In one of the few megamergers of the 2019/2020 season, the South African Competition Tribunal approved, subject to a wide range of public interest related conditions, PepsiCo’s acquisition of South Africa’s largest FMCG producers, Pioneer Foods.
In predictable fashion, this was not the type of transaction which would escape the attention of Minister Patel (who oversees the portfolio of the competition agencies). Despite not being a transaction which raises any competition concerns (i.e. there being no substantive overlap in product portfolios) and no material public interest concerns, the merger was an acquisition by a major international producer, PepsiCo and Minister Patel has openly expressed his intention to involve himself in acquisitions by foreign firms in an effort to extract a “socio-economic” tax from the merging parties. This was first seen in the Massmart/Walmart deal in 2012 but more recently in the AB-InBev/SAB and SAB/Coca-Cola mergers.
Competition lawyer, Michael-James Currie points out that a noteworthy difference between the legislative environment in terms of which the PepsiCo/Pioneer merger was assessed are the amendments to South Africa’s Competition Act. Under the new merger regime, public interest standards have been elevated, as a test, so as to be on par with the traditional competition analysis. Furthermore, the public interest grounds which the competition authorities are mandated to take into account have been expanded and now specifically include ownership levels among historically disadvantaged persons (commonly referred to as BBBEE policies in South Africa – Broad-Based Black Economic Empowerment).
The Competition Tribunal’s reasons are noteworthy. In a transaction of this magnitude, the Tribunal did not provide any reasons or findings as to the assessment of the merger. There was no analysis as to the relevant markets nor an assessment of the negative effects that the merger may have on the public interest factors.
The Tribunal’s reasons jump straight to the conditions ostensibly on the basis that the merging parties, the Competition Commission and Minister Patel had “agreed” to the conditions and, therefore, there was no reason to assess the transaction and the Tribunal could go ahead and rubber stamp the terms of the agreement.
Based on the majority of the conditions imposed, it is safe to assume that the transaction raised no material competition or public interest concerns. Notwithstanding that the transaction raised no adverse effects, the conditions imposed on the merger include:
- The creation of a BBBEE Workers Trust which will receive at least R1.6 billion (USD 10.6 million) in equity and the appointment of a non-executive director to the PepsiCo board together with voting rights of 12.9% in lieu of the equity for a period of 5 years;
- A moratorium on merger related retrenchments for a period of 5 years;
- An undertaking to maintain the aggregate levels of employment for 5 years; and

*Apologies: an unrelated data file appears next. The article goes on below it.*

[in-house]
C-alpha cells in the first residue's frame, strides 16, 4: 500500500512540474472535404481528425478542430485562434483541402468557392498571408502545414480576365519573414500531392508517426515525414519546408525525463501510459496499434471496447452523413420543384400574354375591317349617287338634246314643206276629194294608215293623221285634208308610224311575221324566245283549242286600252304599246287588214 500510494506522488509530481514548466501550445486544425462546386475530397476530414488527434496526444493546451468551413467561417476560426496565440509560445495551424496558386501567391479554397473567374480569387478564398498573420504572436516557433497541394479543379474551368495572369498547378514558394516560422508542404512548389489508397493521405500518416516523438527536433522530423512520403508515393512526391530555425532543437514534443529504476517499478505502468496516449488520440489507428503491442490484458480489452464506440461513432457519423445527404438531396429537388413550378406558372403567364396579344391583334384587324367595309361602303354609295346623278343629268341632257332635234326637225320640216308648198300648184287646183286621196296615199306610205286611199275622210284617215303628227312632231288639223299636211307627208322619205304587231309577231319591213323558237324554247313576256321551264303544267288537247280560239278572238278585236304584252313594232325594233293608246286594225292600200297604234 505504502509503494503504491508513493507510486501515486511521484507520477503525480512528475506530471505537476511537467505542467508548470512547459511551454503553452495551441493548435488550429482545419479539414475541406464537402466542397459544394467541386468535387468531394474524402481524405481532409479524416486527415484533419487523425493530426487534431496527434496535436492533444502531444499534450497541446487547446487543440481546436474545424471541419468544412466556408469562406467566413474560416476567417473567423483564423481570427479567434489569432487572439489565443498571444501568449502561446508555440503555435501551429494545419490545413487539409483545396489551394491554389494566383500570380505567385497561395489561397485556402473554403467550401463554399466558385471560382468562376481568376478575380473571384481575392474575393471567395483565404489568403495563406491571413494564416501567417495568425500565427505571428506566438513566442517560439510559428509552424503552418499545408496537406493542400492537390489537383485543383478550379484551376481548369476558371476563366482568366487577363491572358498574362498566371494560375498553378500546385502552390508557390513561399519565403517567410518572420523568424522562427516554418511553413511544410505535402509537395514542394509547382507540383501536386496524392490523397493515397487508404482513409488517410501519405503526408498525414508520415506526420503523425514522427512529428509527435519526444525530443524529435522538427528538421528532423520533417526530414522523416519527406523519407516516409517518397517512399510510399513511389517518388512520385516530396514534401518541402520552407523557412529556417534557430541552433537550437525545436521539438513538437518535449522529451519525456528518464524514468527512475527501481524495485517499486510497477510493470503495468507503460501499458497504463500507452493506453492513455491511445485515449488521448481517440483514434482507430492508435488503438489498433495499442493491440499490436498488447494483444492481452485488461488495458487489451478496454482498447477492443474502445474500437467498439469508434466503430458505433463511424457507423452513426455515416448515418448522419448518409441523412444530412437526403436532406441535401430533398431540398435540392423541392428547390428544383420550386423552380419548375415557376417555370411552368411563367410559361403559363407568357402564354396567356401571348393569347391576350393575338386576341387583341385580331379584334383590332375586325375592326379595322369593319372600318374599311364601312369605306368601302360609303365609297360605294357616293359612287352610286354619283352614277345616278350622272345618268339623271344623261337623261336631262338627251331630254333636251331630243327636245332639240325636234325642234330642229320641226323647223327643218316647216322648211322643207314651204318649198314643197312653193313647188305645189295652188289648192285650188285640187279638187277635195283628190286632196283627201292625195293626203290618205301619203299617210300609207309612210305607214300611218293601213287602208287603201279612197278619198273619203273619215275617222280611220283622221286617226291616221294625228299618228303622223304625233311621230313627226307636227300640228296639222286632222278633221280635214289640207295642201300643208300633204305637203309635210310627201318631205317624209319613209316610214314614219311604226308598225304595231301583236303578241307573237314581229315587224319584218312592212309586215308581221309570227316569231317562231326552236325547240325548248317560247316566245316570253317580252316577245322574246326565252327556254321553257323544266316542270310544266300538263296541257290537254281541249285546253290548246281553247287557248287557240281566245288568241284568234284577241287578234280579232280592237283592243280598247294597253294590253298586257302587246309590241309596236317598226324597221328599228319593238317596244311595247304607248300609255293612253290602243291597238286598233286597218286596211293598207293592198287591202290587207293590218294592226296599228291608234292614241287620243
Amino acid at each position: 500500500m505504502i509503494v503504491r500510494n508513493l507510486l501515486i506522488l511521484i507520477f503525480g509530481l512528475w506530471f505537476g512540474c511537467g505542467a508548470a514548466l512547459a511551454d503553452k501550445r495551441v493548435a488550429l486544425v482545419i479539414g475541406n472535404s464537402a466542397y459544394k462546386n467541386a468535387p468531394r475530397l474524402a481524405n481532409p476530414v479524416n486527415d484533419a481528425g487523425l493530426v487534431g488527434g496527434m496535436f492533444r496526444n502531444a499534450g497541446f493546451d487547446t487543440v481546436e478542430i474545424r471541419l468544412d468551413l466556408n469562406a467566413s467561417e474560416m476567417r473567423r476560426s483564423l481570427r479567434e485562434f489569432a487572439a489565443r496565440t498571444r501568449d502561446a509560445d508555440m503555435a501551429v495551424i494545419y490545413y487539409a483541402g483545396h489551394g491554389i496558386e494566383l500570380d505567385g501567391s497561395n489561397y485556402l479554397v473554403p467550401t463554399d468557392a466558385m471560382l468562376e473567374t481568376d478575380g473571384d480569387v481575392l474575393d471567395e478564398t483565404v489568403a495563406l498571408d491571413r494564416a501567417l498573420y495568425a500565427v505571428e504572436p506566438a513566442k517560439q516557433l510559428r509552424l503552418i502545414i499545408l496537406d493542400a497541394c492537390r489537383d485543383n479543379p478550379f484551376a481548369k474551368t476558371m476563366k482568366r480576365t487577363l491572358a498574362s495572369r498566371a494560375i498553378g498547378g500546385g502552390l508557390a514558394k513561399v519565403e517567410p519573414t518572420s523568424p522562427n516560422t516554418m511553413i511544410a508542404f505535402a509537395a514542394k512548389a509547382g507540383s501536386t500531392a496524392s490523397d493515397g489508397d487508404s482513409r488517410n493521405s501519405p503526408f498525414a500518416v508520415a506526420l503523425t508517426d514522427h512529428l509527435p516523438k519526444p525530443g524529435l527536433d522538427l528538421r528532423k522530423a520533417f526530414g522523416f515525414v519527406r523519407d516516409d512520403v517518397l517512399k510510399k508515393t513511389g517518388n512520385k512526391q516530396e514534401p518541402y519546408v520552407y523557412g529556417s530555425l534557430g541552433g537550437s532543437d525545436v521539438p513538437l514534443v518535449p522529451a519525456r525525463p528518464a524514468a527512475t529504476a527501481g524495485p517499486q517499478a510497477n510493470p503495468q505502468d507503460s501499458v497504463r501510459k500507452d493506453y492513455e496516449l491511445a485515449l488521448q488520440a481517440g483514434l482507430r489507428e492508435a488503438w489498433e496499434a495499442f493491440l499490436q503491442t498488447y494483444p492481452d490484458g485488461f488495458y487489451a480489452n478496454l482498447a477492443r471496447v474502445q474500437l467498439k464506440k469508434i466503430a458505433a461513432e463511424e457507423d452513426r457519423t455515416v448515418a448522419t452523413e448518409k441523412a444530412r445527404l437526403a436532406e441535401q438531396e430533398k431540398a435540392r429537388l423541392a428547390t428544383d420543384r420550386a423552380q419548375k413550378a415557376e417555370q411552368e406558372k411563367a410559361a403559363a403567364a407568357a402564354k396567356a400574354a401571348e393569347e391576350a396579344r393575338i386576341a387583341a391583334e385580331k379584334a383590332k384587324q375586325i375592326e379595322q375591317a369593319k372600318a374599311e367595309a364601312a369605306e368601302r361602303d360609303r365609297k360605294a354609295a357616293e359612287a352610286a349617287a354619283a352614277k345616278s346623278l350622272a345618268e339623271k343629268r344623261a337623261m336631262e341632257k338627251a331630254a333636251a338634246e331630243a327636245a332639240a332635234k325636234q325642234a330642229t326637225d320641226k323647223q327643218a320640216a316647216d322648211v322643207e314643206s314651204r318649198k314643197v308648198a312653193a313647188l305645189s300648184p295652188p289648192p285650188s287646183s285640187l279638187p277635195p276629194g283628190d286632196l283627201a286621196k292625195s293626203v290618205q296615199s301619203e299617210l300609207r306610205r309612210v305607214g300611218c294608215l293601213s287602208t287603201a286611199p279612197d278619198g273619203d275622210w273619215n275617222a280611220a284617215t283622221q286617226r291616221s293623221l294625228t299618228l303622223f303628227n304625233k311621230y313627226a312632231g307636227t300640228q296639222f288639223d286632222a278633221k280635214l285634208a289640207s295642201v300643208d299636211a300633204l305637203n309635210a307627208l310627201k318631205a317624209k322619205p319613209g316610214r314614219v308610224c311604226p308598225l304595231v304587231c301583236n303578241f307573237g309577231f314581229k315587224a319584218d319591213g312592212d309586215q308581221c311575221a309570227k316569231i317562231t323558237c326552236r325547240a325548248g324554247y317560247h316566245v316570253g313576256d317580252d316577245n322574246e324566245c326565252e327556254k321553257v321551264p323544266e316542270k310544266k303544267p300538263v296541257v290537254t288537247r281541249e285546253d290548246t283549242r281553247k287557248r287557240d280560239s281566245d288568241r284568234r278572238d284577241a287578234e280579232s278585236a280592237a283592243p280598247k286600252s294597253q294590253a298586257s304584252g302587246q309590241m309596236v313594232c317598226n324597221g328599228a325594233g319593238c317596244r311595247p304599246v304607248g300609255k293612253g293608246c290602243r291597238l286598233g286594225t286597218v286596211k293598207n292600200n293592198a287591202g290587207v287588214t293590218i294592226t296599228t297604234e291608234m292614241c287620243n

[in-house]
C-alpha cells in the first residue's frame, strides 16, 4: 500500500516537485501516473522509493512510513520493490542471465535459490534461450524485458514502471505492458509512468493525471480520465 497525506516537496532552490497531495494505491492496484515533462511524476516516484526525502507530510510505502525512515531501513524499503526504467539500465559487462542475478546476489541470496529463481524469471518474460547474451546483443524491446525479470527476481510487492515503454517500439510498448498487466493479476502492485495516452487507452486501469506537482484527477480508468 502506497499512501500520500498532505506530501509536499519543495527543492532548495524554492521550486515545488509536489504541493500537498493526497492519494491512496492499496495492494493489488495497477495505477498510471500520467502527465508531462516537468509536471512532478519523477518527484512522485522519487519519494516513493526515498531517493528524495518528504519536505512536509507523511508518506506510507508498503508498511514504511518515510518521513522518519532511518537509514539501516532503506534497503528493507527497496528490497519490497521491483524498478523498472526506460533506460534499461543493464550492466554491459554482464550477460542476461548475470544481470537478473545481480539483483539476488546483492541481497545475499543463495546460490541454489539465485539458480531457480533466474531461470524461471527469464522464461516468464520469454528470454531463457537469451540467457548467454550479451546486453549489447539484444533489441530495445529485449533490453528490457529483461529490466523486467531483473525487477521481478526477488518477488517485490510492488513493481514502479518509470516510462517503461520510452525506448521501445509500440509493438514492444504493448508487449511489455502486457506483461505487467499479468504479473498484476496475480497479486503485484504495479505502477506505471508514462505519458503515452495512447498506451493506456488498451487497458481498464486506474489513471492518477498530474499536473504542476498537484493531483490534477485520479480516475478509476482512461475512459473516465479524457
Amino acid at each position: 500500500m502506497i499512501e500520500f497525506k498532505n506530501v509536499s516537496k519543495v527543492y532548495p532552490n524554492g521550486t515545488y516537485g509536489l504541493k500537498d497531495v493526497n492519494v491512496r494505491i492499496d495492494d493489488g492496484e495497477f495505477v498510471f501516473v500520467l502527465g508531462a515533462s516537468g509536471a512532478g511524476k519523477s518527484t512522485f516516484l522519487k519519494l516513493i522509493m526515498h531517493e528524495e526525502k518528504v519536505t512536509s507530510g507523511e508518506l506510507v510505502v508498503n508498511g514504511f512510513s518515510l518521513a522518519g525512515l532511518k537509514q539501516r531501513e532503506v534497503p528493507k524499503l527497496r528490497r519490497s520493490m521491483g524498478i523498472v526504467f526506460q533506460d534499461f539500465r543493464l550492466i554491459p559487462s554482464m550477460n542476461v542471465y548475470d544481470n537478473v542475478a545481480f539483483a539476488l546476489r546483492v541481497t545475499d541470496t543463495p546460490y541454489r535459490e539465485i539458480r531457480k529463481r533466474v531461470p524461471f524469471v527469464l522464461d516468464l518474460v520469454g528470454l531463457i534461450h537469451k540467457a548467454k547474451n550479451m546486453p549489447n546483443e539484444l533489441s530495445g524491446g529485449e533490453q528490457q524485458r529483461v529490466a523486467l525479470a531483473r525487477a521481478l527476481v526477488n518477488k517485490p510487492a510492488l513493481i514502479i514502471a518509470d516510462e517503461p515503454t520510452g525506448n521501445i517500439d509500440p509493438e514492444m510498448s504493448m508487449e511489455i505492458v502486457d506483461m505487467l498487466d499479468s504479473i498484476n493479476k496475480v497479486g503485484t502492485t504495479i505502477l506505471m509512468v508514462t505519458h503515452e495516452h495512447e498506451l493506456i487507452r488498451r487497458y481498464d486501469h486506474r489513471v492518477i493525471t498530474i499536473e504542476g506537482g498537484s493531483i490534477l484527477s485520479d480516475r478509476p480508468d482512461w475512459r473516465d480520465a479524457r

- An undertaking to create 500 direct new employment opportunities and 2500 indirect employment opportunities over the next five years.
- An undertaking to invest a cumulative amount of R5.5 billion (USD180 million) in production capacity over the next five years.
- Promote procurement from local suppliers and producers;
- Maintain all sales and distribution agreements currently in place for a period of two years;
- Contribute at least R600 million (USD60 million) to the creation of a development fund to be used for education, small medium enterprise development and agriculture programs.
Despite the substantial conditions imposed on the merger, Minister Patel surely finds himself in a catch twenty two. On the one hands, Minister Patel is a socialist at heart and has very much focused his efforts on utilising the Competition Act and authorities to promote industrial policy action and advance socio-economic objectives. Now, both as Minister of Trade and Industry and in light of President Cyril Ramaphosa’s drive to attract foreign direct investment, Minister Patel needs to tread a far more intricate line than ay previously the case (under President Jacob Zuma’s reign).
On the one hand, large foreign mergers present Minister Patel with a golden opportunity to extract non-merger specific public interest commitments – which merging parties often acquiesce to in order to preclude protracted litigation. On the other, Minister Patel needs to ensure that South Africa’s message to the rest of the world is that we would welcome foreign investment with open arms.
John Oxenham says that while it is perhaps regrettable that the Competition Tribunal did not grapple fully with the extent to which these types of conditions would have been objectively justifiable in terms of the new merger control regime or whether they amount to an overreach. While the Tribunal typically does not dedicate substantial resources to evaluating mergers when there is no dispute between the parties – and understandably so – the Tribunal should be mindful of rubber-stamping approvals of this nature. The message that this decision sends to foreign firms seeking to invest in South Africa is certainly not a warm and inviting message. The lack of analysis and objective justification for the conditions sends a strong message to merging parties that the most important aspect for purposes of obtaining merger approval is to engage and reach settlement terms with Minister Patel.
When the executive becomes the gatekeeper to merger control approvals (or competition law enforcement more generally), this very rapidly blurs the distinction of the separation of powers.